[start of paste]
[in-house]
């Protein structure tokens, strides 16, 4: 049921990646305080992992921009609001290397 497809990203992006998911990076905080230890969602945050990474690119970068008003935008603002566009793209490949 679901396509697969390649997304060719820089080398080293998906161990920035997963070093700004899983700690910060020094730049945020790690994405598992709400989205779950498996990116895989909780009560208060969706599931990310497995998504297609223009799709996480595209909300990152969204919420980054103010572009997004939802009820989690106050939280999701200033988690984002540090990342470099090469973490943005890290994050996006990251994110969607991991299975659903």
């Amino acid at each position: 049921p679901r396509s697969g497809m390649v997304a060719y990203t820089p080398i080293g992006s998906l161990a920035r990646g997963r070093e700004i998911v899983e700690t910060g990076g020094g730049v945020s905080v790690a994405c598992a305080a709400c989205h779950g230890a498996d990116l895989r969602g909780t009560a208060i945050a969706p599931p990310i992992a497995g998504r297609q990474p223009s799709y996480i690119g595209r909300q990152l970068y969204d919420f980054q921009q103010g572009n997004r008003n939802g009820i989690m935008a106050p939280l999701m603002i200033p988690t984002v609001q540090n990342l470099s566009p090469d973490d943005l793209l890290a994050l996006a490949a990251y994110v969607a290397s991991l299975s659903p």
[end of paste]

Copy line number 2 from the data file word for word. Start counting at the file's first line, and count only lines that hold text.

């Protein structure tokens, strides 16, 4: 049921990646305080992992921009609001290397 497809990203992006998911990076905080230890969602945050990474690119970068008003935008603002566009793209490949 679901396509697969390649997304060719820089080398080293998906161990920035997963070093700004899983700690910060020094730049945020790690994405598992709400989205779950498996990116895989909780009560208060969706599931990310497995998504297609223009799709996480595209909300990152969204919420980054103010572009997004939802009820989690106050939280999701200033988690984002540090990342470099090469973490943005890290994050996006990251994110969607991991299975659903």